As a member of the EtsyBloggers Street Team, I'm required to participate in the team blog carnival at least once a month. I've been waiting for an easy topic, but the month is almost over so now I'm stuck with the final topic: Tutorial. I'm supposed to teach or demonstrate something that I do. Making quilts is pretty much all I do these days, so I'm doing my tutorial on SCUBA DIVING.
Just kidding. I'm going to show you around my work areas, and tell you a little about my quiltmaking process. There are two things every quilter collects: fabric and quiltmaking books. My creative juices usually start bubbling from one or the other of these sources. Often I fall in love with a particular fabric, and will design a quilt especially to showcase that fabric. I thumb through my quilt books and choose a classic block that seems fitting, and then sort through my stash of fabric (two chests of drawers full) and pull many other fabrics that coordinate or contrast with the featured fabric. This may take an entire day, but I don't mind, since "shopping" from my own stash is about the most fun I can have! I usually make piles of possible combinations (see top photo) and then start narrowing the selections down. For me, this is often the stage that determines the size of my quilt; it may depend on how much fabric I have in the selected grouping, or whether I can still order more if needed.
Next I move to the cutting table (2nd photo). There is some math involved to determine how to cut the fabric, and I humbly confess that this is my least favorite part of quilting. (I definitely should have paid more attention in Algebra class! Sorry, Mr. Vartarian.) On the plus side, specialized rulers and rotary cutters have made cutting fun. When I first learned to quilt I used templates to trace and cut each piece with scissors, like our pioneer sisters did. I can't imagine where they found the time for this, what with churning the butter and feeding the chickens and plowing the fields. Even with my advanced tools, depending on the size of the quilt and the complexity of each block, cutting may take another whole day.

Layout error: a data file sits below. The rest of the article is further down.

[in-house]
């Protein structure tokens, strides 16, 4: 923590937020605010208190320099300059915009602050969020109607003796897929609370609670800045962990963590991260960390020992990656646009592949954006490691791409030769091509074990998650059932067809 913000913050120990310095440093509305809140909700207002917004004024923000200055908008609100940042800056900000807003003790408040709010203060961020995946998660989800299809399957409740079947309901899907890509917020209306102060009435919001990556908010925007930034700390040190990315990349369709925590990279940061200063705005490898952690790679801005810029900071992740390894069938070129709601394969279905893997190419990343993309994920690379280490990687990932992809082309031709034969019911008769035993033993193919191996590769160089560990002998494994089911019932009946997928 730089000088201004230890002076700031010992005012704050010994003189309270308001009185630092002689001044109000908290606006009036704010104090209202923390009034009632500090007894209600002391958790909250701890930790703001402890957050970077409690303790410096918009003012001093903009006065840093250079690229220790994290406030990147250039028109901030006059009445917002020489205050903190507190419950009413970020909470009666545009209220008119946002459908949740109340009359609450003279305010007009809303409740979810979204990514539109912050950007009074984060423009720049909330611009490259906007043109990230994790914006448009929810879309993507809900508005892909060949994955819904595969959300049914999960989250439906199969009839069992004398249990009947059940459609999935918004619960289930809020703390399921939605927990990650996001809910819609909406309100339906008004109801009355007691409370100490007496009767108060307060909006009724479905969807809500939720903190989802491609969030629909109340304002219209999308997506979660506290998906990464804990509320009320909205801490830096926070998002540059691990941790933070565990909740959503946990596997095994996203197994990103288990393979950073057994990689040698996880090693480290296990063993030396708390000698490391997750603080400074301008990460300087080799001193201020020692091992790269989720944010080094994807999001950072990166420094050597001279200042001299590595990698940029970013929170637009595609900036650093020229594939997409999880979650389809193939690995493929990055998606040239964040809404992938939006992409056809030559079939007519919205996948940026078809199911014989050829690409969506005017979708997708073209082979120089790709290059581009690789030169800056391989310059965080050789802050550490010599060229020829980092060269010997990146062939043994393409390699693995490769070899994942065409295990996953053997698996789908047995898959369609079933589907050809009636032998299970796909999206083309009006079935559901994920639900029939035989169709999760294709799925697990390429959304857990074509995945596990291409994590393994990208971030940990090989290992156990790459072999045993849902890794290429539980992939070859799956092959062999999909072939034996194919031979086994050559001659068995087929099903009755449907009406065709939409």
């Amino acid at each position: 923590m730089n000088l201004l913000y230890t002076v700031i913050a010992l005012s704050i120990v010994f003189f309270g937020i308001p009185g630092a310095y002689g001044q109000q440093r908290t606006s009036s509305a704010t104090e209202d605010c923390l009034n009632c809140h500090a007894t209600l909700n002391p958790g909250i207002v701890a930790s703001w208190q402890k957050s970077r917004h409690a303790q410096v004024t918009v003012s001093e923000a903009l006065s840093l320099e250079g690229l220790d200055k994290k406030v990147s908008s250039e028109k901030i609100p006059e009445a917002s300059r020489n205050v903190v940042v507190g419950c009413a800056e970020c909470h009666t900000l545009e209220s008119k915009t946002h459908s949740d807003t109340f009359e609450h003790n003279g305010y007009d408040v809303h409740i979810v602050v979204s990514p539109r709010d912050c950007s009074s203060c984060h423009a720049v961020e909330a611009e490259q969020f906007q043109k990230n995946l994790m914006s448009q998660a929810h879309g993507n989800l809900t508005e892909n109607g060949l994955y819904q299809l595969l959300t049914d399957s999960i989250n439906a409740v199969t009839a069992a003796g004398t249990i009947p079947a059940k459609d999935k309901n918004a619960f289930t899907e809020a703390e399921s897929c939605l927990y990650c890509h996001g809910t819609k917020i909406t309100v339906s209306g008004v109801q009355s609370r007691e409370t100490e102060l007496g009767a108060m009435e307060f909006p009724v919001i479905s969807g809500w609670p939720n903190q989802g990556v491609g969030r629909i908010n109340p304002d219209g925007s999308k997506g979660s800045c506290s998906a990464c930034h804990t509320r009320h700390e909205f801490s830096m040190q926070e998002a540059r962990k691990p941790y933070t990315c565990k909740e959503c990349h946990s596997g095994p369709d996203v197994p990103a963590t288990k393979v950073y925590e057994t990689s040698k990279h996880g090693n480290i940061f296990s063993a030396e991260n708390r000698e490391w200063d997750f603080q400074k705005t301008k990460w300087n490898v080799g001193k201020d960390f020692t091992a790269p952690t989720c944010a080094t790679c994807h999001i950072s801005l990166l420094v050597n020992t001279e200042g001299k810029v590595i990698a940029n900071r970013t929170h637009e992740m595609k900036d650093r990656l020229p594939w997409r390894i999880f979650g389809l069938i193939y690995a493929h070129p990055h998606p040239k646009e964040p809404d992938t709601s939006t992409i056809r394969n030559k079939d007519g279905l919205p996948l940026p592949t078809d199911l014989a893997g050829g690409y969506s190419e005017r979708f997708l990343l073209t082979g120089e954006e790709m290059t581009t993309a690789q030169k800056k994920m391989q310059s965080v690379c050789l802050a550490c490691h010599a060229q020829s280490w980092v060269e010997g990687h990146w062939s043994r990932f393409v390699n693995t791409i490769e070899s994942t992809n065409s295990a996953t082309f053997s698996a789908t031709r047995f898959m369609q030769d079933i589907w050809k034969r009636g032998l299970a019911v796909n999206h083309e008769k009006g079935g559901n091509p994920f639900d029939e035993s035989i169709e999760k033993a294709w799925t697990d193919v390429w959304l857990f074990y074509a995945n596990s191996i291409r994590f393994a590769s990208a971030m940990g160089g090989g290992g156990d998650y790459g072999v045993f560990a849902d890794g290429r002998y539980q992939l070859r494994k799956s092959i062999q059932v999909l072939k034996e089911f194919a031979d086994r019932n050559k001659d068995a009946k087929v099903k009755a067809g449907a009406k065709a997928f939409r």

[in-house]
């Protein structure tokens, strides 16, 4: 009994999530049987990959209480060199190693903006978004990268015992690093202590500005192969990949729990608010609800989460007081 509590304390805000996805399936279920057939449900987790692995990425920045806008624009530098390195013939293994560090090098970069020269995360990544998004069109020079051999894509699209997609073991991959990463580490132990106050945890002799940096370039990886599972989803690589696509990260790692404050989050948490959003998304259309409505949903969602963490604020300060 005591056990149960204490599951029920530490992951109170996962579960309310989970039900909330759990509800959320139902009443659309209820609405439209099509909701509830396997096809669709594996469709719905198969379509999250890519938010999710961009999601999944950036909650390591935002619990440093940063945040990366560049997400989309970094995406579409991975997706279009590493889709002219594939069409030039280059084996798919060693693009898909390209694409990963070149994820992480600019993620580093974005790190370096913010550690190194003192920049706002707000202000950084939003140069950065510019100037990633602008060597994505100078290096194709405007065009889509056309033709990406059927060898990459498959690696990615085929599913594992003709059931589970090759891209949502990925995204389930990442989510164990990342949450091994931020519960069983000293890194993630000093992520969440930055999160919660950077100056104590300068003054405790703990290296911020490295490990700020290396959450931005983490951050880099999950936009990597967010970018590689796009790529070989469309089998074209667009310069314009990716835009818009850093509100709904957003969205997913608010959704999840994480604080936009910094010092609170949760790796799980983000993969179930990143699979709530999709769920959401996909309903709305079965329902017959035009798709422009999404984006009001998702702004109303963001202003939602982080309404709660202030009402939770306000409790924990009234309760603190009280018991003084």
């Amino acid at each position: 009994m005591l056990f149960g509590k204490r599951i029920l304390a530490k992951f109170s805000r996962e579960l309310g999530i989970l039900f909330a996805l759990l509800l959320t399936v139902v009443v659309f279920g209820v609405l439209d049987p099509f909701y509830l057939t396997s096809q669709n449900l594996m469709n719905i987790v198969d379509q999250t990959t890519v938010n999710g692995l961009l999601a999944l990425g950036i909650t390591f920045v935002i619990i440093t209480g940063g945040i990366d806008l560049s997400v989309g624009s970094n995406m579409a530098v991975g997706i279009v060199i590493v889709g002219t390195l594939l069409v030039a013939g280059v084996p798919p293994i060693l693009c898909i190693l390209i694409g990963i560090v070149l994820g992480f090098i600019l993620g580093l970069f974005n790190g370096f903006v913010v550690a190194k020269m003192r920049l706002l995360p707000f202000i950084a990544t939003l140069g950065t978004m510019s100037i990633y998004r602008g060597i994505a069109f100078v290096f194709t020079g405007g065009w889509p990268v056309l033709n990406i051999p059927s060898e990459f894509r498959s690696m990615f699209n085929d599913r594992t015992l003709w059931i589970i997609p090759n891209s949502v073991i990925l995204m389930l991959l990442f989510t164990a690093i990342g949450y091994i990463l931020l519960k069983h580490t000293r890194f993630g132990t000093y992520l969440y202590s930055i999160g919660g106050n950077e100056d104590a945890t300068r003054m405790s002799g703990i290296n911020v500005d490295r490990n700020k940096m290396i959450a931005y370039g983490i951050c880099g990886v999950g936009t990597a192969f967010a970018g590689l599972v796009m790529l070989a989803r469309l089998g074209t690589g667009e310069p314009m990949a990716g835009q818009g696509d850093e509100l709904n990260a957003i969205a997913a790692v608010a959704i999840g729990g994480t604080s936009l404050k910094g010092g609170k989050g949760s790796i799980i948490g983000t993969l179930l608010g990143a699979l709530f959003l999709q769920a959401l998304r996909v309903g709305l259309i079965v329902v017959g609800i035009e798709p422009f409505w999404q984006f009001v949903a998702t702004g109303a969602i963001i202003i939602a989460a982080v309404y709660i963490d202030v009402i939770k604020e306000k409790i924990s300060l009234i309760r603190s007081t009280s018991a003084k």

Then, finally, I get to piece the quilt! (3rd photo) I think "piecing" (sewing the patches into blocks and the blocks into rows and the rows into a quilt top) is the part of the process that most quilters love best. This is where we finally get to see how the colors work together. Does the block need more contrast? Is the focal fabric overpowered, or enhanced, by the other fabrics? Now is the time to make changes if needed. My experience has been that if I don't like the total effect at this stage of the game, I'm not going to like it any better later on. Often the change that's needed is a small one, and yet it can make a huge difference in the quilt. Better to bite the bullet now and redo things so you'll be happy with the finished top.
Lastly, it's time to layer and quilt. Many hobby-type quiltmakers pay to have a professional quilt the finished top to the batting and backing fabric. These professionals generally use long-arm, computer-driven quilting machines, and the result is beautiful. Others hand-quilt their tops, which can take many months or even years, but again the result is beautiful. I used to do all of my piecing and quilting by hand, but arthritis and time constraints led me to switch to a "mid-arm" quilting machine on a ten-foot frame. (4th photo) It's not computerized, so I have to hand-guide it, but I enjoy doing that. The results are not as perfect as with a computer-driven machine, but they're still very pretty.
All it really takes to make a quilt is a quilting book, some fabric, and a lot patience. The great thing about quiltmaking is that if you approach the project one step (one piece, one block, one row) at a time, and keep repeating that process, you will end up with a quilt! And it will be warm and beautiful and full of heart -- a true testament to the artist in you.